The HTML table standard provides many tags for controlling the display of tables. Bear in mind that, as with most formatting tags, browsers have their own way of interpreting your instructions, so results may vary among browser releases and platforms. This is particularly true of tables since the standard is still being nailed down. As always, it is best to test in a variety of viewing environments.
It is important to note that some of the attributes that affect appearance (align, valign, and bgcolor) have been deprecated by the HTML 4.01 specification in favor of achieving the same effects with style sheets. Expect the major browsers, however, to continue supporting the following methods until style sheets are universally supported.
Borders, Frames, and Rules
The traditional method for adding a border around a table is the border attribute, which affects the display of the borders around and within the table. For more finely tuned control, the HTML separates control over the outer edge of the table (its frame) from the lines between cells within the table (rules). Let's look at all three attributes.
The border attribute
By default, tables display with no borders. When the border attribute alone (with no value specified) is added to the <table> tag, a 1-pixel border is added around and between the cells, as shown in Figure.
Figure: Table with a 1-pixel border
You can also use the border attribute to specify a number value. Specifying a higher number for the border adds a thicker beveled border around the outside edges of the table (shown in Figure ).
Figure: Table with a 15-pixel border
Even if you don't want a table to display with a border in your final design, turning the border on during the design process can help in visualizing the table structure; it is particularly useful for debugging problematic tables. Just remember to turn it off again before uploading.
The frame attribute
The frame attribute gives authors control over the display of a border around each of the outside edges of the table. By default, tables display with no frame (void). This attribute is supported by only the most recent browsers (Internet Explorer 5.5 and Netscape 6).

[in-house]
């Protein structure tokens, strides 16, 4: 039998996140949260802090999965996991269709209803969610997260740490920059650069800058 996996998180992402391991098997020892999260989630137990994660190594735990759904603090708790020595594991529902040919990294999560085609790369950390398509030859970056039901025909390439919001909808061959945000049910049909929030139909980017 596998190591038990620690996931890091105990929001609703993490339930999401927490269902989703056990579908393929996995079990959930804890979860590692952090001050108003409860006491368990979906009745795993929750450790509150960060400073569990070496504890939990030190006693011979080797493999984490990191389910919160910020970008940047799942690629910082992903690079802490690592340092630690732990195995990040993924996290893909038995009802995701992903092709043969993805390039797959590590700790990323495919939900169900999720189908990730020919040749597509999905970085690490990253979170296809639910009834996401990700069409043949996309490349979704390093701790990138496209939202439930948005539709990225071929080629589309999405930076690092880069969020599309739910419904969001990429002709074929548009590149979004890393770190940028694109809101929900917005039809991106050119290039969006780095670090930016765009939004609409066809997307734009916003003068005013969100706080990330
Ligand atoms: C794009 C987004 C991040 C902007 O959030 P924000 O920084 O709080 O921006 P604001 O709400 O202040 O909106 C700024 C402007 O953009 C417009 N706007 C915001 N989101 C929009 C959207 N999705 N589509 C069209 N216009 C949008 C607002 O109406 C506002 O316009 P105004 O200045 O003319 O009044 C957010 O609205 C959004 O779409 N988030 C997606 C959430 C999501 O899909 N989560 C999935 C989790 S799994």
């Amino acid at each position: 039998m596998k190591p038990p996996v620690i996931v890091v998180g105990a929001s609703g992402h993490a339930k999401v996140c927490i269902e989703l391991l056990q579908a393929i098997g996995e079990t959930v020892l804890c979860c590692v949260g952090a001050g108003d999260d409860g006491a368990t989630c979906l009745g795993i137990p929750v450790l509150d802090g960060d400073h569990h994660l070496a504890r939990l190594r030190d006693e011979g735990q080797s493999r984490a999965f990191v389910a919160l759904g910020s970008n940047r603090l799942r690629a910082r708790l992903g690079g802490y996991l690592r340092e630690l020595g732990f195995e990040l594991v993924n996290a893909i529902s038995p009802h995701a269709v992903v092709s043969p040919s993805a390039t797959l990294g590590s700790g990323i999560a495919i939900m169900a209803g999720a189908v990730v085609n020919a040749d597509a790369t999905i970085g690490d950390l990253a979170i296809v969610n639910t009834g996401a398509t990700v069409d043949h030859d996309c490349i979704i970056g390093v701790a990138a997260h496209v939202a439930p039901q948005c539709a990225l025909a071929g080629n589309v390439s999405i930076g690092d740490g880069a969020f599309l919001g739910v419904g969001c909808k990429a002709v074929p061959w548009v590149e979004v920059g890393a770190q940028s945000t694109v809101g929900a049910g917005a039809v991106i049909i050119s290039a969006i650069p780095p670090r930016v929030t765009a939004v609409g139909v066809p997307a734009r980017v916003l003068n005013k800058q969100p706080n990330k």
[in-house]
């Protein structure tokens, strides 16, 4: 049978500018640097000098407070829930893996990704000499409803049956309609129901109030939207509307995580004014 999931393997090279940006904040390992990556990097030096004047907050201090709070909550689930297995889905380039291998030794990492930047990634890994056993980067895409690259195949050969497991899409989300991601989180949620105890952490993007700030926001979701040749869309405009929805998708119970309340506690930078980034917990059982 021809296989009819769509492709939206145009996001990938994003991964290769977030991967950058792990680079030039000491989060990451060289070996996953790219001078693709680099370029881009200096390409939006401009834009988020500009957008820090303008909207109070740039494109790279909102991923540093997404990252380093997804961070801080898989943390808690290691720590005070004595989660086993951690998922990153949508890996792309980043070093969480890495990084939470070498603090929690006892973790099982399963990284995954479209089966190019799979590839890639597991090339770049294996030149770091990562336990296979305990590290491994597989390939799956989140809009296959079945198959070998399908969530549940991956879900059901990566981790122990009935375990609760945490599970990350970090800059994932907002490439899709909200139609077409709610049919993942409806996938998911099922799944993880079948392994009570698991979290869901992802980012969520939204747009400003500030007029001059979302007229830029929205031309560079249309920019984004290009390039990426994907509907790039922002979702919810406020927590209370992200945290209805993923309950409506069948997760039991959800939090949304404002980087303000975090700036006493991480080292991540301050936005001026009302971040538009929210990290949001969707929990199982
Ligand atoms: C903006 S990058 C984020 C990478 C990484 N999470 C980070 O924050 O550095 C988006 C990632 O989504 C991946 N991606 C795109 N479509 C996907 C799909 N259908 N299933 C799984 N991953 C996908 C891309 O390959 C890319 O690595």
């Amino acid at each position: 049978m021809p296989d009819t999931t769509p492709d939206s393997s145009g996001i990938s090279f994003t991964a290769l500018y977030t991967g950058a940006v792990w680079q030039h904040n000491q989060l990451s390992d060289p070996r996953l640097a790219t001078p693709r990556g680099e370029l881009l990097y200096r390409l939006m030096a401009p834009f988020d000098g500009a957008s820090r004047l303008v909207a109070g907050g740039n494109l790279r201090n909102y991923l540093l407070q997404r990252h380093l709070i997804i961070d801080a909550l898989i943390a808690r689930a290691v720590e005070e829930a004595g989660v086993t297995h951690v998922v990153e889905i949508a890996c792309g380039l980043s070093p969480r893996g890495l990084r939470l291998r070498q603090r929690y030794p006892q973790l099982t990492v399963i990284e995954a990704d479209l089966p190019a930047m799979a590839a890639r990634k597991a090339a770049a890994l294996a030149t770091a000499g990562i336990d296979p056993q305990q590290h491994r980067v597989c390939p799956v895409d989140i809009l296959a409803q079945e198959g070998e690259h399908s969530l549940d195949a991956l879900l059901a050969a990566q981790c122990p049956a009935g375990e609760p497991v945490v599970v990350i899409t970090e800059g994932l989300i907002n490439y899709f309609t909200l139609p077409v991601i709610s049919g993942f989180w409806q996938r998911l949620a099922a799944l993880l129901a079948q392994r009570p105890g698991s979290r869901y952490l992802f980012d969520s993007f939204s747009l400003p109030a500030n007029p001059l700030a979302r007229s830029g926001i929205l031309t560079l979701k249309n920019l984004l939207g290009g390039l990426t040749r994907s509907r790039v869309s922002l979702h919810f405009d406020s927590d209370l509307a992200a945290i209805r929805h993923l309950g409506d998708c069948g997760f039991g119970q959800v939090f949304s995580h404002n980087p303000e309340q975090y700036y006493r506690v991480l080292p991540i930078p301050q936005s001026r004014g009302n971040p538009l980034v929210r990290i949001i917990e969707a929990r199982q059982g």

The following is a list of all acceptable values for frame:void The frame does not appear (default) above Top side only below Bottom side only hsides Top and bottom sides only vsides Right and left sides only lhs Left-hand side only rhs Right-hand side only box All four sides border all four sides
The rules attribute
The rules attribute determines which rules appear between cells within a table. One use for this attribute might be to display rules only between certain sets of columns or rows, as defined by <colgroup> or the row group tags (<thead>, <tbody>, and <tfoot>). This attribute is supported by only the most recent browsers (5.5 and 6). The following is a list of all the accepted values for the rules attribute (the default is none):
Positioning a Table on the Page
On current browsers (Navigator and Internet Explorer Versions 3.0 and higher), tables by default behave like paragraphs or other blocks, but they behave like images if floated to the left or right with the align attribute. Use the align attribute in the <table> tag to position the table against the left or right margin and allow text to flow around it. As with images, you can specify a number of pixels to hold clear to the left and right of the table using the hspace attribute. vspace holds space above and below the table.
The 4.0 browsers and later allow you to center a table on the page by setting the align attribute to center. Unlike left or right margin alignments, this setting does not allow text to flow around the table.
Because this attribute is not universally supported, it is best to center a table using HTML tags such as <center> or <div> outside the table.
Aligning Text in Cells
By default, the text (or any element) in a data cell (<td>) is positioned flush left and centered vertically within the available height of the cell, as shown in Figure.
Figure: Default placement of data within a cell
Table header text (<th>) is generally displayed in bold text centered horizontally and vertically in the cell. You can override these defaults using the align and valign attributes at either the row or cell level.
Alignment settings specified within the <tr> tag affect all the table cells (<td> or <th>) within that row. This makes it easy to apply alignment changes across multiple cells.
Alignment attributes within a cell (<td> or <th>) apply to the current cell. Cell settings override row settings. Furthermore, alignment settings within the contents of the cell (e.g., <p align=right>) take precedence over both cell and row settings.
Horizontal alignment is specified with the align attribute, which takes the standardleft, right, or center values. These values work the same as regular paragraph alignment.
(The align attribute has been deprecated in favor of style sheet controls.) Vertical alignment is controlled using the valign attribute, which can be set to top, middle (the default), bottom, or baseline ("first text line appears on a baseline common to all the cells in the row," but this setting is not as well supported).